Budget & Tax , Education

Jonathan Small & Dave Bond | May 13, 2014

Myths and facts: Will raising Oklahoma’s gross production tax by 600 percent provide $250 million more for schools? Not likely

Jonathan Small & Dave Bond

[Advocates for raising Oklahoma’s gross production tax from the current 1 percent rate to 7 percent on horizontal and deep-well drilling for oil and natural gas have made questionable claims about the nature of the tax, the effects of energy drilling on Oklahoma’s economy, and the relationship between taxes on drilling and funding state government. This is the second in a series of posts in which we present the facts.]

Myth: If Oklahoma’s gross production tax rate on horizontal and deep-well drilling for oil and natural gas is increased from 1 percent to 7 percent, Oklahoma schoolchildren will benefit from more than $250 million in additional public education spending.

Facts: From Fiscal Year 1998 through Fiscal Year 2011, district administration in Oklahoma public schools increased by 49 percent, while student enrollment increased only 6 percent, according to data from the National Center for Education Statistics. As this trend continues, Oklahomans can expect that a large percentage of additional funding for education will be siphoned off by school district administrators before it reaches the classroom. Plus, whenever overall tax collections increase, public education is only one of many tax consumers demanding a slice of the pie. In recent years, total annual state government spending on health care in Oklahoma has finally exceeded total annual state government spending for Oklahoma education, according to data from the state’s budget office.

Additional data suggest raising tax rates on oil and gas drilling in Oklahoma by 600 percent could actually result in less tax collections, not more, as producers shift future drilling activity to other parts of the continent where they can achieve a greater return on investment.

Those advocating for a major tax increase on oil and gas drilling in the state are making two dangerous assumptions. First, they assume energy producers will submit themselves to the higher tax rate, even though capital is more mobile in the twenty-first century than ever before. Second, they apparently assume that all additional tax collections that might come in due to a rate increase would be directed straight to Oklahoma schoolrooms. This is wildly dismissive of past experience.

As well, the same individuals who imply that increasing tax rates on drilling will provide more education funding are also adamant that additional state funding is needed for Medicaid, corrections, mental health services, pay raises for state government employees, water infrastructure, and much more. We are not told which tax rates they would increase to secure funding for these additional expansions of state government. Meanwhile, they are silent about the fact Oklahoma’s government spending, tax collections, and available funds for public education are at all-time highs, or that Oklahoma still gives state tax dollars to golf courses and rodeos.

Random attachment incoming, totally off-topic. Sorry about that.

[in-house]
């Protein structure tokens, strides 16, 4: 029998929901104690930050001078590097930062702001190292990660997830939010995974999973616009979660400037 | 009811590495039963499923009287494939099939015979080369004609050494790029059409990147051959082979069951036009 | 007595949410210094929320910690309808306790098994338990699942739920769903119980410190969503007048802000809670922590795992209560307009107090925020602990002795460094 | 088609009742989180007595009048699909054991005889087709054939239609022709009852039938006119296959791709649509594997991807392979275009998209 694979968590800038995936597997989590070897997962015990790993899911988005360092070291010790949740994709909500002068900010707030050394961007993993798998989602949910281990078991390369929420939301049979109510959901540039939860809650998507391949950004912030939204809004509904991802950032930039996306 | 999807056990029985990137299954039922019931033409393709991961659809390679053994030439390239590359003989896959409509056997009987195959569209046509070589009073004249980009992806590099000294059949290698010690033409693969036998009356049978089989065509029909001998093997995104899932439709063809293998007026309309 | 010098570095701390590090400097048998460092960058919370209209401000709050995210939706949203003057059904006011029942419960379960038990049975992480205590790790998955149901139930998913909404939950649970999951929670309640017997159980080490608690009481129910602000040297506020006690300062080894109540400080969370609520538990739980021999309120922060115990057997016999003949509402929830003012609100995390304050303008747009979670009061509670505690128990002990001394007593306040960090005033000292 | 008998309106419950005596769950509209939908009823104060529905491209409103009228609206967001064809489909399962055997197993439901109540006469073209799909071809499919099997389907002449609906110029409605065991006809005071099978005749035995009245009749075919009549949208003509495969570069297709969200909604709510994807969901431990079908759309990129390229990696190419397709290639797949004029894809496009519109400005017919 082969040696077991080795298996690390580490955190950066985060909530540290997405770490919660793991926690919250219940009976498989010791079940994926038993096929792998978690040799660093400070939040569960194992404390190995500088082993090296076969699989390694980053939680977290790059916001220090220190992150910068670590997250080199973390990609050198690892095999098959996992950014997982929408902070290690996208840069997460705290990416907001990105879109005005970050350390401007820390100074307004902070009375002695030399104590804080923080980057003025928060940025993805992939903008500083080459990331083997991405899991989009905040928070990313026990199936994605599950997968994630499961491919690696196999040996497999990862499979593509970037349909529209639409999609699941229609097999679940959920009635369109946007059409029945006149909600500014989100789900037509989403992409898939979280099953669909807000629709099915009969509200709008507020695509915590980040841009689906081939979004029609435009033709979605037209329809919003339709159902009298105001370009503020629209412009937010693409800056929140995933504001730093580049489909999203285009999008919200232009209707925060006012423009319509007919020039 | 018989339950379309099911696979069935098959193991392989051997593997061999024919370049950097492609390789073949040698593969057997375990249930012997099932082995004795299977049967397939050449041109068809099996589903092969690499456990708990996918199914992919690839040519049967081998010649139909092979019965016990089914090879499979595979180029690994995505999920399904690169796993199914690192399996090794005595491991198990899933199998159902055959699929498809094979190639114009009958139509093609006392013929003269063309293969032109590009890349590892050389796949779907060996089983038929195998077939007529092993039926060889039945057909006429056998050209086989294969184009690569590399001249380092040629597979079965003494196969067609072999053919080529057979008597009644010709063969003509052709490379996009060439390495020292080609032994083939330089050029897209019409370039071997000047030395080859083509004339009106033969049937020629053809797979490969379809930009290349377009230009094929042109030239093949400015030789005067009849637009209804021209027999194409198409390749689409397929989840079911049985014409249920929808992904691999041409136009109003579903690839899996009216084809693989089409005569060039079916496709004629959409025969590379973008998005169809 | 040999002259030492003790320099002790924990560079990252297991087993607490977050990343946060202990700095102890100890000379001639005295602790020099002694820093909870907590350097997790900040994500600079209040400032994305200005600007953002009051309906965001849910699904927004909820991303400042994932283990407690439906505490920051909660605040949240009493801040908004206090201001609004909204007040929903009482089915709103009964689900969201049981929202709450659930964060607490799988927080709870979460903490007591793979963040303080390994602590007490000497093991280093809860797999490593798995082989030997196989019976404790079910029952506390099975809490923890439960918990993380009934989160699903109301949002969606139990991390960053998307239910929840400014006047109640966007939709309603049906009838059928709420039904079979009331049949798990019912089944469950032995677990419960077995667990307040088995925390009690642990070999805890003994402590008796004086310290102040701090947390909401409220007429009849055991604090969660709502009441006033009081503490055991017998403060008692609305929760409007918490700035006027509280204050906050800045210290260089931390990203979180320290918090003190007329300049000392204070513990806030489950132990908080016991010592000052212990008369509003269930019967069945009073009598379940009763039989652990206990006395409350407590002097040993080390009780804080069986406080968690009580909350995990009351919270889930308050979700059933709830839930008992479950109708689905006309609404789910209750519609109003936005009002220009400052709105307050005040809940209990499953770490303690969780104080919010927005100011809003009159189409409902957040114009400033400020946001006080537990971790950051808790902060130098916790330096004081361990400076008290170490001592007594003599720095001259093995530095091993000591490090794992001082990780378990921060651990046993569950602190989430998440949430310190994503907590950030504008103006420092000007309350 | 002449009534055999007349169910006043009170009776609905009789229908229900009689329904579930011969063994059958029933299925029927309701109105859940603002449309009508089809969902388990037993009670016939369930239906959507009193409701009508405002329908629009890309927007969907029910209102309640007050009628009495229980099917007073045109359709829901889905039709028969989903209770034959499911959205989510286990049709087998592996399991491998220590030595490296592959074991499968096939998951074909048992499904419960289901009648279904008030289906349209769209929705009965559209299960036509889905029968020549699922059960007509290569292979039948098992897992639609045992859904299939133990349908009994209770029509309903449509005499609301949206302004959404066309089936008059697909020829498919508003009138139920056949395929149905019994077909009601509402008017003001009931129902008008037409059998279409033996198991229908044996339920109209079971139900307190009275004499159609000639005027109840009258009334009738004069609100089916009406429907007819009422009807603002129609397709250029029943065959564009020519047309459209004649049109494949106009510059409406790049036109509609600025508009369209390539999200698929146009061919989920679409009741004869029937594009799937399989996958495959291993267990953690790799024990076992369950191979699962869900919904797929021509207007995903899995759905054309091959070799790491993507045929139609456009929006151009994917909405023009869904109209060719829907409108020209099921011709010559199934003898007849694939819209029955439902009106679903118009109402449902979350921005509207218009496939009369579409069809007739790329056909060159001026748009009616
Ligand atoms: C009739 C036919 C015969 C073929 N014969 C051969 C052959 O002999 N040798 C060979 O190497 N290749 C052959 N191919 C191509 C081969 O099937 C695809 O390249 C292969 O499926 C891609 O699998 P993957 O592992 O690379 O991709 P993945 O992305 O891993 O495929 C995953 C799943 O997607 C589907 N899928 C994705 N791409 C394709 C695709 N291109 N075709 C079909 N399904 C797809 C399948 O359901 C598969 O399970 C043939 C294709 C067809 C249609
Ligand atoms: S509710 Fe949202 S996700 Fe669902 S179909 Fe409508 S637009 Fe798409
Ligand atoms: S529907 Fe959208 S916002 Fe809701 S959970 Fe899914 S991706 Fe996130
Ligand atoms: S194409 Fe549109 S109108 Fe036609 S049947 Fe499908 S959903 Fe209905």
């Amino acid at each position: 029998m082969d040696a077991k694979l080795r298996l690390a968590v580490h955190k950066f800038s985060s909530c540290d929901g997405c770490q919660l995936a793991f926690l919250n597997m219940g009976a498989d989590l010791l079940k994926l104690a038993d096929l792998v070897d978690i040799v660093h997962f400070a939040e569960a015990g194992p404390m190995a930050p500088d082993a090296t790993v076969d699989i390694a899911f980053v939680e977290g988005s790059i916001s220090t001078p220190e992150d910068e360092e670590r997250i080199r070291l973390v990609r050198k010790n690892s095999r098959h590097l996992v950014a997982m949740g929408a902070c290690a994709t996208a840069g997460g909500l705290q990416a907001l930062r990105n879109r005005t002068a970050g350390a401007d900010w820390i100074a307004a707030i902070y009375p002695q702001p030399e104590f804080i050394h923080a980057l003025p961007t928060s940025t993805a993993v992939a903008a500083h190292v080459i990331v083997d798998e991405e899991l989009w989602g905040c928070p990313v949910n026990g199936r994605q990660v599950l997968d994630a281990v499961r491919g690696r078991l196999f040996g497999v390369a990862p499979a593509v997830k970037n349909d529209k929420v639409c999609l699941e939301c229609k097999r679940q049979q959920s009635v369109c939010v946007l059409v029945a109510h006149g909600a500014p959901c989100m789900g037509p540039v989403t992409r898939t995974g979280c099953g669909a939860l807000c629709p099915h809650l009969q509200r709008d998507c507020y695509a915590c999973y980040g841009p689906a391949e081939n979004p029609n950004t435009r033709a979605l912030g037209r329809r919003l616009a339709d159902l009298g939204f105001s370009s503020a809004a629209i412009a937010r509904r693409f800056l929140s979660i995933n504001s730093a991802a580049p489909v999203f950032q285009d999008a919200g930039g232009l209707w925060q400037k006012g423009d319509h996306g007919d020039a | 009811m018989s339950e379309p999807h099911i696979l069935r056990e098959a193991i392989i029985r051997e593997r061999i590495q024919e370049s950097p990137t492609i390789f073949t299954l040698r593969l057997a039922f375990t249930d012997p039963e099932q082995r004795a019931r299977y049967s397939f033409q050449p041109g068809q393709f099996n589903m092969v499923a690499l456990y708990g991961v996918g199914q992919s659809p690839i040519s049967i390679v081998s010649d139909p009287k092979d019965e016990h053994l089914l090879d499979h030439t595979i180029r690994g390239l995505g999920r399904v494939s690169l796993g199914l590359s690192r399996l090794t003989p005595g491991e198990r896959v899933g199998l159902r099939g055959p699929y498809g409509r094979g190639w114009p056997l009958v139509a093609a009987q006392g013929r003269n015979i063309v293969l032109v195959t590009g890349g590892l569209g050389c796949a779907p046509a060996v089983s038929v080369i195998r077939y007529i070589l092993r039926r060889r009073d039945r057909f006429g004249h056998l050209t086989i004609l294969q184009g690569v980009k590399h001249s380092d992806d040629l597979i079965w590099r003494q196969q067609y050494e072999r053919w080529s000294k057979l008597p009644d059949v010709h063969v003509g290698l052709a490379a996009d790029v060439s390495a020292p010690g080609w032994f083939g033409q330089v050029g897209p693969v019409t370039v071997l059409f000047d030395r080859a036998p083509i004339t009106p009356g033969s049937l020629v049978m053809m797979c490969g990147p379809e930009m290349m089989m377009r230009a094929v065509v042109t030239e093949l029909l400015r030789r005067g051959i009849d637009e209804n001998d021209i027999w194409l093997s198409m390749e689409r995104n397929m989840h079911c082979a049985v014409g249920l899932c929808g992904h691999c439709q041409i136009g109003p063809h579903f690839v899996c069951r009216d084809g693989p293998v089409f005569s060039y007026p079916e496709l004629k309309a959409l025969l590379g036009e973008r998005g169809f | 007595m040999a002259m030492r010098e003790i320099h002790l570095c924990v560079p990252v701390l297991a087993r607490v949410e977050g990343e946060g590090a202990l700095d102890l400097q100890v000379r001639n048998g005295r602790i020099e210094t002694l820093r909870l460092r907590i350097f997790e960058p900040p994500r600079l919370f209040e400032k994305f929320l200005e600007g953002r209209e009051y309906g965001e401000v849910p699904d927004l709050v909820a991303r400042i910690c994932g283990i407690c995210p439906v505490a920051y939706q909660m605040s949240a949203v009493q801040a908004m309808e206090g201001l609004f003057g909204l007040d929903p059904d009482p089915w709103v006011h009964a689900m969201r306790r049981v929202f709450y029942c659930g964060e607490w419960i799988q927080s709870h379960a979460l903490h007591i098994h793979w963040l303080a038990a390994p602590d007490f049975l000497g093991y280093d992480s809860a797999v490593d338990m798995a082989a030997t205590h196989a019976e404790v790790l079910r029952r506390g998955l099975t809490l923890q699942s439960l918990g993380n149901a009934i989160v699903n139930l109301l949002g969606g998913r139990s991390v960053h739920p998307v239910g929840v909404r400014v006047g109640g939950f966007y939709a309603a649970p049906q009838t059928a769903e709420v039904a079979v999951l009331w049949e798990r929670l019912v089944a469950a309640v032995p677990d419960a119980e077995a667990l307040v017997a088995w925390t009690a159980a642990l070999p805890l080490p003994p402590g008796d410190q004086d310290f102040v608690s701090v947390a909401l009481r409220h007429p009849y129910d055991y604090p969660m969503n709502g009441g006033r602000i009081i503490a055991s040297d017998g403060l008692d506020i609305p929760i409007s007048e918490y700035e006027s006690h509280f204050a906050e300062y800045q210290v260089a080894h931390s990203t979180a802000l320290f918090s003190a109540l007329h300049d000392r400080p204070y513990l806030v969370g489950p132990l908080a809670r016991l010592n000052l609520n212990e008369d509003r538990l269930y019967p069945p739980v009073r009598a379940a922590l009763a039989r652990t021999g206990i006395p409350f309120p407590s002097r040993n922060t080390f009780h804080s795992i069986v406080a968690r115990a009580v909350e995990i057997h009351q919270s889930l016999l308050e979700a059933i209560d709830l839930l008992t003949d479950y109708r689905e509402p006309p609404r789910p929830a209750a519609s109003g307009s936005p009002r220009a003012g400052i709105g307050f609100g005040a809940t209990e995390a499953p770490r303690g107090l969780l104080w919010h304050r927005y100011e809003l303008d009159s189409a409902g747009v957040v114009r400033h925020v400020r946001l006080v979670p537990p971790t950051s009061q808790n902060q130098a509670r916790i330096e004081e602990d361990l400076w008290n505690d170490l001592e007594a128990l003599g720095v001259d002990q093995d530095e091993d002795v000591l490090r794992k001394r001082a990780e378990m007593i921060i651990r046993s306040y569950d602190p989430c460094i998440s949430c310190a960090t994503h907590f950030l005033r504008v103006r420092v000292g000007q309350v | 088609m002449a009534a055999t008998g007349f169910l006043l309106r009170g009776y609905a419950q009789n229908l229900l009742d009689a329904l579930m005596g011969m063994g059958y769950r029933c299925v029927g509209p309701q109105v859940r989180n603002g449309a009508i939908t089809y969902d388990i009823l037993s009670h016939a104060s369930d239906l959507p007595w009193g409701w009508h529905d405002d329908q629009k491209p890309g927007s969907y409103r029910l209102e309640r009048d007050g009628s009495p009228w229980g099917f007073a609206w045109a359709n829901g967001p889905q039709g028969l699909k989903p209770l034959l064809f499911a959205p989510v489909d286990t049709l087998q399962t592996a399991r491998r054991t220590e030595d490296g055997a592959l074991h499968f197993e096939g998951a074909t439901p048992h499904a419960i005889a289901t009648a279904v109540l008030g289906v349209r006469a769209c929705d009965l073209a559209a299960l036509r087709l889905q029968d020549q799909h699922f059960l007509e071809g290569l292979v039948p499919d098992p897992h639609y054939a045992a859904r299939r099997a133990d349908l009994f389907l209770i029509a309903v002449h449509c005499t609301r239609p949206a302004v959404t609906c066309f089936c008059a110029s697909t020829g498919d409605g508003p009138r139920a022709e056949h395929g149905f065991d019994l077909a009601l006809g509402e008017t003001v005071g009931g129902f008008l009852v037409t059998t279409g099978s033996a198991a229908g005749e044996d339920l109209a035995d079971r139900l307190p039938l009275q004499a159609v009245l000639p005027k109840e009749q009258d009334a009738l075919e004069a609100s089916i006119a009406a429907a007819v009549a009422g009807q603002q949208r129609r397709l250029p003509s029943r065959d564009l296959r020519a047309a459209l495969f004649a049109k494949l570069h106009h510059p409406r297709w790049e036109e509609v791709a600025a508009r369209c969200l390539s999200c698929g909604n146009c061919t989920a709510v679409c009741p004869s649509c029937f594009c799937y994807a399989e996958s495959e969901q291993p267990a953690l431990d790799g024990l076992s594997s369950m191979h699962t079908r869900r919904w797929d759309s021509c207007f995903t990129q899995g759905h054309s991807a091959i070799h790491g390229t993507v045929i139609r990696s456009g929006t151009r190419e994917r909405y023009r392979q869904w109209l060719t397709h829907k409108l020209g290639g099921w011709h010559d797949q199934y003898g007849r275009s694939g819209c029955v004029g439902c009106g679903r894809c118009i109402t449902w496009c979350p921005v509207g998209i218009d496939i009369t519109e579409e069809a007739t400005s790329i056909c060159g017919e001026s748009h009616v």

Jonathan Small President

Jonathan Small


Jonathan Small, C.P.A., serves as President and joined the staff in December of 2010. Previously, Jonathan served as a budget analyst for the Oklahoma Office of State Finance, as a fiscal policy analyst and research analyst for the Oklahoma House of Representatives, and as director of government affairs for the Oklahoma Insurance Department. Small’s work includes co-authoring “Economics 101” with Dr. Arthur Laffer and Dr. Wayne Winegarden, and his policy expertise has been referenced by The Oklahoman, the Tulsa World, National Review, the L.A. Times, The Hill, the Wall Street Journal and the Huffington Post. His weekly column “Free Market Friday” is published by the Journal Record and syndicated in 27 markets. A recipient of the American Legislative Exchange Council’s prestigious Private Sector Member of the Year award, Small is nationally recognized for his work to promote free markets, limited government and innovative public policy reforms. Jonathan holds a B.A. in Accounting from the University of Central Oklahoma and is a Certified Public Accountant.

Dave Bond Vice President for Advocacy

Dave Bond

Vice President for Advocacy

Dave Bond serves as Vice President for Advocacy at the Oklahoma Council of Public Affairs. He was previously the CEO of OCPA Impact, OCPA's 501(c)4 action partner. Since 2011, Dave has advocated at the Oklahoma Capitol on issues of free enterprise, individual initiative and limited government. He has been referred to in the Tulsa World as "a prominent Oklahoma anti-tax lobbyist". Prior to his advocacy efforts, Dave worked in Oklahoma elections, focused mostly on state legislative campaigns. He was the executive director of the Republican State House Committee, the campaign arm of the Republican caucus of the Oklahoma House of Representatives. Dave also worked with the campaign consulting firm A.H. Strategies and with the inaugural campaign of former Corporation Commissioner Jeff Cloud. In addition, he served in the media and communications divisions of the Oklahoma House of Representatives. Dave has lived in Oklahoma most of his life and is a graduate of Oklahoma State University. He and his wife Marsha have two sons and live in Yukon.

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